Generally, guns are banned in the state Capitol and in courtrooms, with one exception: Judges are allowed to carry concealed guns in court. Otherwise, things are pretty loose, and the state won't let local governments have tougher regs. About 11,400 Wyomingites have permits to carry concealed guns (one of every 32 people age 21 or older). Prominent Wyoming gun folks include Beverly Spungin, who won the U.S. Army M-16 Rifle Championship in 1991. (Her winning score still holds the record on the course at Fort Benning, Ga.) She explains: It was "all precision firing" in a "combat-style match" that included a two-mile run and "standing, prone or rapid-fire" shooting at realistic targets shaped to represent a man's head and chest, spaced at 100, 200, 300 and 400 yards. Spungin served 29 years in the Wyoming National Guard, including about a decade in charge of marksmanship training for the guardsmen statewide. Now 59 and living in a small farm town named Guernsey, she's cut back to part-time National Guard work. Spungin is vice president of the Wyoming State Shooting Association, which has more than 500 members and lobbies the Legislature on gun issues. Last year, the group failed to persuade the state to let any qualified Wyoming adult carry a concealed gun without a permit. (Only Alaska and Vermont are that loose.) The group will try to persuade the next session of the Legislature to allow concealed guns on university and college campuses. Spungin, who still shoots in competitions and on local ranges, says the secret to accurate shooting is "self-confidence."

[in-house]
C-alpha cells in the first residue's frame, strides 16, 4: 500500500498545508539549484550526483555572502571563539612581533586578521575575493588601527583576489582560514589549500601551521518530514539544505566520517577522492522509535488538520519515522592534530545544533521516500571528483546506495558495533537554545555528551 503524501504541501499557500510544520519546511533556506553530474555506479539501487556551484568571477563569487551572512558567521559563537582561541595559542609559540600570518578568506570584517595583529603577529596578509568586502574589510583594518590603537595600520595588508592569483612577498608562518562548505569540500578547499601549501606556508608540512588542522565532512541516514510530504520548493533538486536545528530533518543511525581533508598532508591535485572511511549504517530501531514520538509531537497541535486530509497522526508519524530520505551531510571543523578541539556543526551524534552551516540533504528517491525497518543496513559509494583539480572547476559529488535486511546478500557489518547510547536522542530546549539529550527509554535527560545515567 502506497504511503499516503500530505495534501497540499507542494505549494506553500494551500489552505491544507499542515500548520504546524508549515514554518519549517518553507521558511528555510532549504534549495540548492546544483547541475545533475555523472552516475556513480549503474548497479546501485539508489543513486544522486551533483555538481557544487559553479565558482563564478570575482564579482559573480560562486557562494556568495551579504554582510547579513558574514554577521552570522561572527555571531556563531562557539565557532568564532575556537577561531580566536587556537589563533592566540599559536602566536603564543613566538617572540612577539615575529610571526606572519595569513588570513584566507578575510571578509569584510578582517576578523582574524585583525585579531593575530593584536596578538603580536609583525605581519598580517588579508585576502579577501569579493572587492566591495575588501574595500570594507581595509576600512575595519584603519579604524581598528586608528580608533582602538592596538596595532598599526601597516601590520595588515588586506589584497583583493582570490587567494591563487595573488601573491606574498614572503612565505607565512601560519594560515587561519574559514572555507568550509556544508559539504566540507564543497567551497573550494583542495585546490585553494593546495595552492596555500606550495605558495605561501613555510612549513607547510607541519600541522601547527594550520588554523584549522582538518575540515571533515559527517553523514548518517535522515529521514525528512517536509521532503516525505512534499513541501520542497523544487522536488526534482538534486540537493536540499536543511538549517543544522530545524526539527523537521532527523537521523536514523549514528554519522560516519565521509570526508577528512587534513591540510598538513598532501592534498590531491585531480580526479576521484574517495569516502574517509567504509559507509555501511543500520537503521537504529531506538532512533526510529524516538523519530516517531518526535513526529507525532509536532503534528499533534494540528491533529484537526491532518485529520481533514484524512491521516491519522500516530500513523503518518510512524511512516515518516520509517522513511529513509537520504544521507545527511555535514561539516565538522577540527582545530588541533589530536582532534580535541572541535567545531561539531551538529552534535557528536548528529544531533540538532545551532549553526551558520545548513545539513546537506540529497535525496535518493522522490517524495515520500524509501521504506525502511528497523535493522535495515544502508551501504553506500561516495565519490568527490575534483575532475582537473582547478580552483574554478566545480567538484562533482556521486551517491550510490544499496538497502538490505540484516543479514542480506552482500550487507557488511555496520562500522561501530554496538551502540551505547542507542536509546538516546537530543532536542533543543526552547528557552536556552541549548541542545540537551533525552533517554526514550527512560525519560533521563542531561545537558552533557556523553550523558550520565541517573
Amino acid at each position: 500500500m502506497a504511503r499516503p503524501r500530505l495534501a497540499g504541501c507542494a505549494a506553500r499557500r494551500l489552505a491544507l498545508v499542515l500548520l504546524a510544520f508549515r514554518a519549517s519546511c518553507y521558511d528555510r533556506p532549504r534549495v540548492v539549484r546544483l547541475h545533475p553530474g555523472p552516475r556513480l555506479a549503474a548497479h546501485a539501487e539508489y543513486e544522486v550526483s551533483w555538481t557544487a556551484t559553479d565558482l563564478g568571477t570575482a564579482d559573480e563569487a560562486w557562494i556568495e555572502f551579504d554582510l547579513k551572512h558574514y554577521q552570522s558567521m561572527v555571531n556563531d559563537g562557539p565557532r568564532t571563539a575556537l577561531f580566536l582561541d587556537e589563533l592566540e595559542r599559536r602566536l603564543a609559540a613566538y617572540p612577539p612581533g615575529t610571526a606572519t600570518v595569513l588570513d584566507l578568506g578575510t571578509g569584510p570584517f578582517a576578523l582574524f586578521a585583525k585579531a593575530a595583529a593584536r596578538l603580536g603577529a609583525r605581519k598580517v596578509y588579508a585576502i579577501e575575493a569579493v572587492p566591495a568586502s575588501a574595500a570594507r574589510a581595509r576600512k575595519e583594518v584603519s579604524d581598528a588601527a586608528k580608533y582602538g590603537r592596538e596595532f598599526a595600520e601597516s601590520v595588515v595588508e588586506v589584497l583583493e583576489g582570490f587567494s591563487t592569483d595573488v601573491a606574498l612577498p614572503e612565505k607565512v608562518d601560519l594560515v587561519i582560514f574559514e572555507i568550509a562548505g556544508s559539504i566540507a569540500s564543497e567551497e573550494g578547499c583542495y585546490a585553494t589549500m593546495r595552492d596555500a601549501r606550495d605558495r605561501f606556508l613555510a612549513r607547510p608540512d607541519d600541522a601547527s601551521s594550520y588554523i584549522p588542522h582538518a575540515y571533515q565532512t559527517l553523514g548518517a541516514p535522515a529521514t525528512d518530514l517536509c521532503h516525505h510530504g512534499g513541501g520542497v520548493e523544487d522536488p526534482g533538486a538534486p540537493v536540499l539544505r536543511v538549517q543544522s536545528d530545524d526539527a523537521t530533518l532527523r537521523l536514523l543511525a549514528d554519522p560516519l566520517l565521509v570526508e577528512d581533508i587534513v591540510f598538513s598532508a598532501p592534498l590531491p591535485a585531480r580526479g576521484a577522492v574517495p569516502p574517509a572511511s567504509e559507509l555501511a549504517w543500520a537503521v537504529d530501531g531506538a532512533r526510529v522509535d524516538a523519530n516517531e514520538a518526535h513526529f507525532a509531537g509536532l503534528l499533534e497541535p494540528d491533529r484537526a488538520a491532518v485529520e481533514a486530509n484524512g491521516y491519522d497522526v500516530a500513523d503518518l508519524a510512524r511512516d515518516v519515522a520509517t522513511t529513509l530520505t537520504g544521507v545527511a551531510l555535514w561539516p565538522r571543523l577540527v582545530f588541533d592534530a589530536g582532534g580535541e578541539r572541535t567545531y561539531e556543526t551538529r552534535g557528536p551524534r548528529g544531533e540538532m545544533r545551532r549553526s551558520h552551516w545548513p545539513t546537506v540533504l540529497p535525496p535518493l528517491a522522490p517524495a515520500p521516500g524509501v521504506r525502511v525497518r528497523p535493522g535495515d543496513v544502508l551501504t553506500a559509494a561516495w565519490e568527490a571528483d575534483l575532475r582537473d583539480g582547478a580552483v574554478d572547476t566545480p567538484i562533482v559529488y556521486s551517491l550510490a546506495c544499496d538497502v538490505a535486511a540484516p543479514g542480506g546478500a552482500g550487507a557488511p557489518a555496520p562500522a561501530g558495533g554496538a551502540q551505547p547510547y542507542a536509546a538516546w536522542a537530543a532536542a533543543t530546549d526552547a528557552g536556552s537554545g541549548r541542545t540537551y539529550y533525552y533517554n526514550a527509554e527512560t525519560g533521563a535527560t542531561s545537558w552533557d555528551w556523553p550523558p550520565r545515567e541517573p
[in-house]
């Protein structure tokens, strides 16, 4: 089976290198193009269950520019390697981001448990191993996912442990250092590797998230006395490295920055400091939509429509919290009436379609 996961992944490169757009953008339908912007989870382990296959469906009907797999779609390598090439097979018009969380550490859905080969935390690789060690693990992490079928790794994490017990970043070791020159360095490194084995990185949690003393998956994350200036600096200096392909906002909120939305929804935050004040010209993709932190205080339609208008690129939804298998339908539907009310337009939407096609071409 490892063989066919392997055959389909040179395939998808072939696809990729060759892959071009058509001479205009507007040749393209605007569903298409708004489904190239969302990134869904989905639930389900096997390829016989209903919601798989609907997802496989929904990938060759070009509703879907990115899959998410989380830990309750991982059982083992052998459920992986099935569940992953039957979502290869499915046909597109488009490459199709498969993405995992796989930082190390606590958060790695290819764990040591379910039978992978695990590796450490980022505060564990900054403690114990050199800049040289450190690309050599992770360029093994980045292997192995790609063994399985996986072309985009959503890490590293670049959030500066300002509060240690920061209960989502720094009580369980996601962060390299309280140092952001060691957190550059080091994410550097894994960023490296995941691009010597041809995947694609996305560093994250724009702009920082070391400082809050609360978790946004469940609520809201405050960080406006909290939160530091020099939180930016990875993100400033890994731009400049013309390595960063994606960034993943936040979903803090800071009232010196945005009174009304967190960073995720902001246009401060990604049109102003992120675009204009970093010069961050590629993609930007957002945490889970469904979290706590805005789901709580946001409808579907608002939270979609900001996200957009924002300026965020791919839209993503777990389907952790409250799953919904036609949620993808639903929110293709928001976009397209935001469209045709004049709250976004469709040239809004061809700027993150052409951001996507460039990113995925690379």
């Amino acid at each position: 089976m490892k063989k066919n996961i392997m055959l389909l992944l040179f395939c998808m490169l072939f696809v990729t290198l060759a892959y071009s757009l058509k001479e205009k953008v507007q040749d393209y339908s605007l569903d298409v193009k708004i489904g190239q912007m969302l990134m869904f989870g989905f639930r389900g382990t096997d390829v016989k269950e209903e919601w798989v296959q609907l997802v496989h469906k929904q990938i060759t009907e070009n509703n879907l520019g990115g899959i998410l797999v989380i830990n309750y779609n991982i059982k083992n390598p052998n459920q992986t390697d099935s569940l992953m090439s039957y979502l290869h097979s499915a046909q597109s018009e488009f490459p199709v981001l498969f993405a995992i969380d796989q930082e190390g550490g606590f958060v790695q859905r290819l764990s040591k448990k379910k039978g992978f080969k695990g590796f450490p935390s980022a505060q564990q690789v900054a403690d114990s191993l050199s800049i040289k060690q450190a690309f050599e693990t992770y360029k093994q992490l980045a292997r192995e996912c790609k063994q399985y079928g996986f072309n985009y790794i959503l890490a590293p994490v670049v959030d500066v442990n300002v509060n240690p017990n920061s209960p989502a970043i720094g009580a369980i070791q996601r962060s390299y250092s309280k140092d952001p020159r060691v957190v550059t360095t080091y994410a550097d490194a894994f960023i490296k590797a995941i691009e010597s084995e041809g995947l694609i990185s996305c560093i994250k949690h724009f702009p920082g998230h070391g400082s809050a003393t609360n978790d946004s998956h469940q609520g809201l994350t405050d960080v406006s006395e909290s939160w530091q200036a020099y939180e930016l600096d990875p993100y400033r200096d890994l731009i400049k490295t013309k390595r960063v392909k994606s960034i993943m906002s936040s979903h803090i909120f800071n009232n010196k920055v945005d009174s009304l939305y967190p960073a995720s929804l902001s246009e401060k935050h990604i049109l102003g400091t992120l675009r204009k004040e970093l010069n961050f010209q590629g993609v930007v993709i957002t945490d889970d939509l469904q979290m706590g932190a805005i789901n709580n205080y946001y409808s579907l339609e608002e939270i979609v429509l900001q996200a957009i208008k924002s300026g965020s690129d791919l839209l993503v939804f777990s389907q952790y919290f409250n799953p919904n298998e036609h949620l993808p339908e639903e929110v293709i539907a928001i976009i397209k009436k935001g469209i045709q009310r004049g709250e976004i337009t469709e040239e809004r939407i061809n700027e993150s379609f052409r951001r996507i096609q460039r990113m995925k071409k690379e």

(SOURCES: State officials, the National Rifle Association, the Legal Community Against Violence and other gun- oriented groups)
(NOTE: This article is a sidebar to the feature Guns R Us)